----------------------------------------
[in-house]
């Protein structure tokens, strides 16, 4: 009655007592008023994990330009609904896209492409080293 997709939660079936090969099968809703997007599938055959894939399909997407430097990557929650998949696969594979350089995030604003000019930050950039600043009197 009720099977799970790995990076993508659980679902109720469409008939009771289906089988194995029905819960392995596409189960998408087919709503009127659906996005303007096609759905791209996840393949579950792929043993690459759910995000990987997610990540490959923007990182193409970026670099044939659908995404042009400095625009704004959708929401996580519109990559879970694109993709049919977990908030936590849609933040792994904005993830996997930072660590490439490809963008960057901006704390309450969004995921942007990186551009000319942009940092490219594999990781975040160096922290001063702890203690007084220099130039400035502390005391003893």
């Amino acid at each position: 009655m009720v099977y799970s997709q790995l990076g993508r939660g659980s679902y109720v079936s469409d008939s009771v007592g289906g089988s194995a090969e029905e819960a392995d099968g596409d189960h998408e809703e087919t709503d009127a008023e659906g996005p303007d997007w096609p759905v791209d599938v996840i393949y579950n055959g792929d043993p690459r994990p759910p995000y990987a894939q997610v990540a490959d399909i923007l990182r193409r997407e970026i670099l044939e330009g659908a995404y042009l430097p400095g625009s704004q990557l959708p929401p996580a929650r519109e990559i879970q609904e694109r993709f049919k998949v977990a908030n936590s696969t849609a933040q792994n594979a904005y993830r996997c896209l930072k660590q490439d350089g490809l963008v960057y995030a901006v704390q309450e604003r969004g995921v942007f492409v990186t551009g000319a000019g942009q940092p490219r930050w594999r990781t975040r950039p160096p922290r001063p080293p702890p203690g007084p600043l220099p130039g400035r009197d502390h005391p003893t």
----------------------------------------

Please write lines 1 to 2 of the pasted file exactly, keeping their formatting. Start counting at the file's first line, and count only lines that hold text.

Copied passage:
[in-house]
């Protein structure tokens, strides 16, 4: 009655007592008023994990330009609904896209492409080293 997709939660079936090969099968809703997007599938055959894939399909997407430097990557929650998949696969594979350089995030604003000019930050950039600043009197 009720099977799970790995990076993508659980679902109720469409008939009771289906089988194995029905819960392995596409189960998408087919709503009127659906996005303007096609759905791209996840393949579950792929043993690459759910995000990987997610990540490959923007990182193409970026670099044939659908995404042009400095625009704004959708929401996580519109990559879970694109993709049919977990908030936590849609933040792994904005993830996997930072660590490439490809963008960057901006704390309450969004995921942007990186551009000319942009940092490219594999990781975040160096922290001063702890203690007084220099130039400035502390005391003893």